Ali: Totally. No, that’s so true. And actually one of our, she’s one of our investors, she founded SmartSweets, I don’t know if you’ve heard of them.
Kara: [Crosstalk] all the time.
Ali: So they, I mean they had a crazy trajectory. I think they exited about 400 million in four years. And she was young, single female founder. She’d be great on your podcast by the way. But she was also telling me about how goals normalize and she was like, “It’s so crazy because had someone told me when we hit a 100 million in sales that it would feel small or normal to me, she’d be like that, “I would think you were insane.”
And we’re not anywhere near that revenue number now but it is so true, the normalization and just how you get used to things that back in the day you would just have never dreamed of. So I think that context and that perspective is also helpful to be like, Target for example, I would have pinched myself, jumped up and down for joy. And the fact that now I’m like, “Yeah, okay, we’re talking.” It kind of is just, yeah, I have to remind myself, yeah, where you come from, I guess.
Kara: But also, what do you make that mean? I just think of that as it’s sort of you can either be really downcast if that’s the case or just be, right, this is how the brain works. And part of being an entrepreneur is being that person who’s like, “Okay, I want to do the next thing.” For you, the way you talked about wanting the chaos, some people just describe that also as just needing that excitement to get moving, needing that kind of intense dopamine of interest or novelty. That is just a normal part of the process.
So if you stop telling yourself, “I’ll just feel good when”, then it’s not such a big deal. You get to that milestone, you’re like, “That was awesome. Now I’m going to get really excited about trying to get myself on Good Morning America with my book.” And I already know that the moment that will be exciting will be when we get the yes, not when I actually go and do it. I already know and I can prepare.
So let’s talk about that sort of working hard, that piece that we kind of initially bonded around on this because there’s so many buzzwords especially on Instagram, hustle culture or grinding or then there’s soft life. There’s all of these, everything is really commodified into a packaged term of some kind. But what do you think is going on? When I see people that are like, “I worked three hours last month and made $12 million.” I’m just like, “I don’t believe you.”
Unless you sold, maybe you exited already and you’re like, “This is just the interest off of my”, I signed that contract three years ago and that payment came in today or something. What do you think is going on with that? Are people just lying? Is it a distortion, what is that?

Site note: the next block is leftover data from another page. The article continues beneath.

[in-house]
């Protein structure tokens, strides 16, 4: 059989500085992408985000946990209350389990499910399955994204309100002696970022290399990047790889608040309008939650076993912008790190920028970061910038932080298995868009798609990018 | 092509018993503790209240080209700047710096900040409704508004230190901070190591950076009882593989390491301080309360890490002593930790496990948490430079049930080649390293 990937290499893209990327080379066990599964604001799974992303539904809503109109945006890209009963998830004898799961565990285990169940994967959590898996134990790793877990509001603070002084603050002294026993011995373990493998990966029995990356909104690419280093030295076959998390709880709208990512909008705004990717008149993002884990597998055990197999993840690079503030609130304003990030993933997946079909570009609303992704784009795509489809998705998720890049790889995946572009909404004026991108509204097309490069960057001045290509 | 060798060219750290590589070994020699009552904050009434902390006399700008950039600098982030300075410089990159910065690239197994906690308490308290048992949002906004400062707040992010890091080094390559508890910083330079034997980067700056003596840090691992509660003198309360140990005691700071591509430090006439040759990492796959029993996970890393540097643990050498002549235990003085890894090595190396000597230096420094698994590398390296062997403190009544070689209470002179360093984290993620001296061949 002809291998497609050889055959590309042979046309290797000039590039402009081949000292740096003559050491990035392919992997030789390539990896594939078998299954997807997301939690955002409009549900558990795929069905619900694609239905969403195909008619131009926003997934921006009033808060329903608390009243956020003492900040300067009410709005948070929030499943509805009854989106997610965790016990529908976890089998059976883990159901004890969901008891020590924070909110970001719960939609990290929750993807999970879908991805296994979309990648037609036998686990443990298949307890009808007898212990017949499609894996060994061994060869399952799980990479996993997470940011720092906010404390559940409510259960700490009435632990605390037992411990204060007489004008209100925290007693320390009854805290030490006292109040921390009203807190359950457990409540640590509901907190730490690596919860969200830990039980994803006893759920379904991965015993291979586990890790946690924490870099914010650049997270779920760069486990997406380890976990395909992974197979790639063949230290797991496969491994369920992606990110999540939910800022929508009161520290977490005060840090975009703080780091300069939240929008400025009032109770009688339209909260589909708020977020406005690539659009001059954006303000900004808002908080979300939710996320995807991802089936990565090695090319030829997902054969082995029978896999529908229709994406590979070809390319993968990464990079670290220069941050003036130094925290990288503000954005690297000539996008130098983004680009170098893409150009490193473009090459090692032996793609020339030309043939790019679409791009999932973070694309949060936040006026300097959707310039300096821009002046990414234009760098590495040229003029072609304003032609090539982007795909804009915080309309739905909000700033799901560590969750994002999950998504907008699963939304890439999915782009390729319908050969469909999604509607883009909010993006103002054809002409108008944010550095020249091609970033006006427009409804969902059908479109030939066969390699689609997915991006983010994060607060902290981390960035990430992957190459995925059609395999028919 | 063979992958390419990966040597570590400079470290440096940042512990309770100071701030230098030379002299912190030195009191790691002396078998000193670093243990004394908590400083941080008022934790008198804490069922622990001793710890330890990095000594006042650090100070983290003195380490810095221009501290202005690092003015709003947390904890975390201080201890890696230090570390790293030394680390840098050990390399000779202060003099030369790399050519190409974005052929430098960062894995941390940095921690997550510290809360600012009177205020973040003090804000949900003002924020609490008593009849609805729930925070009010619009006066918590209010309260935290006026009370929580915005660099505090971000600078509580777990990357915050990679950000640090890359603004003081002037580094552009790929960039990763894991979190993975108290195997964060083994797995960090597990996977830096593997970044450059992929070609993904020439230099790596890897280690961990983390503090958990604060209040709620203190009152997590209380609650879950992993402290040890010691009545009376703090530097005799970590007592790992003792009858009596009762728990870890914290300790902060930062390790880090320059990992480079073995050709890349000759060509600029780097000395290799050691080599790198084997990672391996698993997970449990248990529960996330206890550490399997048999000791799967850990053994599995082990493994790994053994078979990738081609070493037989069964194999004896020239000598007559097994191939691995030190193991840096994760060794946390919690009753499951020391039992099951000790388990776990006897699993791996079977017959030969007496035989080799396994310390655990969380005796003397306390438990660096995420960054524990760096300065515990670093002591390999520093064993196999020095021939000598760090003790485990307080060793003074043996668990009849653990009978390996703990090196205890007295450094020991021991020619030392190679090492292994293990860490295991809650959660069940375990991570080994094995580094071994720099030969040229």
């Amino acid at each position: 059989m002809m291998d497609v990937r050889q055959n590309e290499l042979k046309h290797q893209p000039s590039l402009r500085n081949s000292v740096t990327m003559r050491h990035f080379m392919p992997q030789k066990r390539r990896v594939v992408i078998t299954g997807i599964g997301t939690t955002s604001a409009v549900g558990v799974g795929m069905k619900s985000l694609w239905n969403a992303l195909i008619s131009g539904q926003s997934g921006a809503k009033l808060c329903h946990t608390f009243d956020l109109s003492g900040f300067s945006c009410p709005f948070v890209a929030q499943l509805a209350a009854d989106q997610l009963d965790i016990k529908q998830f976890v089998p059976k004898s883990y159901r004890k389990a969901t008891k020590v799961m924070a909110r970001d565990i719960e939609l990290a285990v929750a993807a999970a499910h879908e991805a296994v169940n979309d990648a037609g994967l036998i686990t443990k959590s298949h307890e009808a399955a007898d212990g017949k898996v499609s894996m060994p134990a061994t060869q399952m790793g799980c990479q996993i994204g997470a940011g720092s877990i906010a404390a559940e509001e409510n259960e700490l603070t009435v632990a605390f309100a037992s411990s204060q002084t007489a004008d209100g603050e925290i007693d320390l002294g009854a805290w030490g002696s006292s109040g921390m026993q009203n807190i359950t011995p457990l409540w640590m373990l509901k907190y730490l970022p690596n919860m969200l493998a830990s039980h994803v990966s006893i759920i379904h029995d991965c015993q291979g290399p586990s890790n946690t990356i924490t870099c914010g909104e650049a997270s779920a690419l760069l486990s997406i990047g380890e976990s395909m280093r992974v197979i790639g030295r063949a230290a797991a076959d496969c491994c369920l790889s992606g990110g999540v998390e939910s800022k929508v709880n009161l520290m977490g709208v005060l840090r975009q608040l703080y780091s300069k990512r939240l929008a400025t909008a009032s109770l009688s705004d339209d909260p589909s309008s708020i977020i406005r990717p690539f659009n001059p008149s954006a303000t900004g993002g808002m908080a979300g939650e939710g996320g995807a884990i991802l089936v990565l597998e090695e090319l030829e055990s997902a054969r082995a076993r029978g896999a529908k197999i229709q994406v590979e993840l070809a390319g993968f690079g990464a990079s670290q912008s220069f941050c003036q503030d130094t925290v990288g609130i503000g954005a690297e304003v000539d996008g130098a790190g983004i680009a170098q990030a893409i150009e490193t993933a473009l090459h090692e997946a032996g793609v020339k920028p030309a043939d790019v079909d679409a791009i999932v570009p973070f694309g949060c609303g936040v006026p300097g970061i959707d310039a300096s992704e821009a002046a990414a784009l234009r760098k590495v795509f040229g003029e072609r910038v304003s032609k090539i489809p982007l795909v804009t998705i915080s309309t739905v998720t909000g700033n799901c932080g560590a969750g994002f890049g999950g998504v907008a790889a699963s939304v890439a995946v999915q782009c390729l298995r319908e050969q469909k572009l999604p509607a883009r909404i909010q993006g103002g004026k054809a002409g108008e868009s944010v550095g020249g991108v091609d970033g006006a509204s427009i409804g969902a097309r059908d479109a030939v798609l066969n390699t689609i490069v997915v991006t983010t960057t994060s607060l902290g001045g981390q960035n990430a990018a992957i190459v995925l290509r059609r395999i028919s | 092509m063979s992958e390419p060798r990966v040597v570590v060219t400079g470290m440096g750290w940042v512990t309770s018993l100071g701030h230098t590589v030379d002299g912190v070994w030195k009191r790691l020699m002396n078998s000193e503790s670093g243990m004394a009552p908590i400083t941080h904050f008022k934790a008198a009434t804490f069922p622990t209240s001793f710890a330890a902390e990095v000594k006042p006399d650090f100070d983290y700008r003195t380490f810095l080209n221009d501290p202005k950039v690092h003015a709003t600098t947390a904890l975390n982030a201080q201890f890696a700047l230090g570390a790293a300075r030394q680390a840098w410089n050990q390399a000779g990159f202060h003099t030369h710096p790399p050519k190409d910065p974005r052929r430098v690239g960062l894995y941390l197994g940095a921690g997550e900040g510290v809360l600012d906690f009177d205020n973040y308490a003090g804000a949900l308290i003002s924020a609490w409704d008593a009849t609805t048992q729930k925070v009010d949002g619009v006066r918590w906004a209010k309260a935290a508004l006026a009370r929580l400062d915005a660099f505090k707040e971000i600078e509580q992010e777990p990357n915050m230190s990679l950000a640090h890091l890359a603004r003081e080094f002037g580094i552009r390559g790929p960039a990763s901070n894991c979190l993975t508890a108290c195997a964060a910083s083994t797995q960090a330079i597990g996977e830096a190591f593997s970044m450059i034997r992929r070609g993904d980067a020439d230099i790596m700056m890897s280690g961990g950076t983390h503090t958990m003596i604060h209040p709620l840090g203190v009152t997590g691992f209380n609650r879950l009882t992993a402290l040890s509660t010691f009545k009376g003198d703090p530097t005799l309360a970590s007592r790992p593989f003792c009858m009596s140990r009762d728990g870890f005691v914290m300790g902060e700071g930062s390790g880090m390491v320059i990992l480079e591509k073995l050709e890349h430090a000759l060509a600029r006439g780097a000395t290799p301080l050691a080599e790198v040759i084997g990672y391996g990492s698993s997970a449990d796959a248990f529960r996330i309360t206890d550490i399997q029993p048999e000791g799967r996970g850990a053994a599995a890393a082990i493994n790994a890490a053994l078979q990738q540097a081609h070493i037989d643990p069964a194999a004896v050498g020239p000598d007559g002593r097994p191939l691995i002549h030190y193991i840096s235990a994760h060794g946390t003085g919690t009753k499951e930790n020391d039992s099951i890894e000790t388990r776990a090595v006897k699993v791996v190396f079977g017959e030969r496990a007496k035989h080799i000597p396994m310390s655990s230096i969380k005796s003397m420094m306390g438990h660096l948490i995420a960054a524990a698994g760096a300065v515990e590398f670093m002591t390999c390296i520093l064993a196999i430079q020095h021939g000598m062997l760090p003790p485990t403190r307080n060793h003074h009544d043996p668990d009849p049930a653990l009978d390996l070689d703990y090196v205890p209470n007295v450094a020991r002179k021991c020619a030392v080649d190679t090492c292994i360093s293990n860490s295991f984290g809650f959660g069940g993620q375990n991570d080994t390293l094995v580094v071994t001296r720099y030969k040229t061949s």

Ali: Yeah. I mean the thing is on social media and you know this, the dramatic outlandish claims, unfortunately is what the algorithm prioritizes. So if I wanted to have a million followers, I would post crazy off the wall shit that was controversial, stirred up buzz, stirred up discussion and people shit posting in the comments. That’s not the brand that I’m looking to build personally. Some people are and I just think there’s also all of a sudden and you see this, I’m sure in the coaching industry where everyone is suddenly an expert on social media.
And they don’t really need certifications as long as they’re good at marketing themselves, as long as they present well and they’re self-confident. I just feel like on social media that is what does well. And so I think having claims like that, I don’t think there’s a secret hack to success. I think a lot of it is luck and privilege from where everyone starts at different starting points. But I mean it’s so much hard work.
And I just think I could come on here and on my social media and say, “We are nationwide and Target.” Kind of the opposite of I guess how I started talking on this podcast of where I was downplaying myself. And I need to be better about just owning that I am a CEO. But I could go the opposite way and be like, “Yeah, I just had this idea and now we’re on shelves nationwide at Target and we’re raking in millions of dollars.” And I just think it’s a perspective thing and what you’re choosing to show people on social media.
But that’s the opposite of what I’m trying to do because it’s not the full picture, it’s not the full scope. So maybe those people are trust fund babies. Maybe they are making this much millions of dollars, but they’re also in more debt, in millions of dollars of debt. You wouldn’t ever know the full picture. And then I think we’re seeing this soft life trend, because especially with Gen Z, I think of course you’re going to swing naturally back the other way when you see millennials and the generation above burning out in this hustle culture.
And so they’re saying, “Wow, I don’t want to go that direction, that doesn’t look healthy.” And they’ve grown up on social media ingrained in them. So I think they’re just a lot more attuned to what people are doing. But yeah, that’s my perspective. I don’t think there’s any secret hack or unlock that we’re missing. I think people are just choosing not to disclose the full picture of what’s going on?
Kara: Like the revolving line of credit. I think there’s some conflation that happens because I think about this a lot because you think about okay, the regrets of the dying on their deathbeds, as one always thinks about. But I have talked about in the podcast. They’re pretty standard. It’s, I wish I hadn’t worked so much. I wish I’d spent more time with my family, blah blah, blah. But I’m always like, “What did those people do for a living?”
Because when I think about for sure if I was a corporate lawyer who was working this hard to help Shell Oil not pay their taxes. I think that at the end of my life, obviously I would have regret before that, I would never do that. And that’s no offense to anybody listening if that’s what you do. Everyone’s got their own path to follow. But for me that wouldn’t be in alignment with what I want to do and how I want to live my life. And I can totally see regretting that.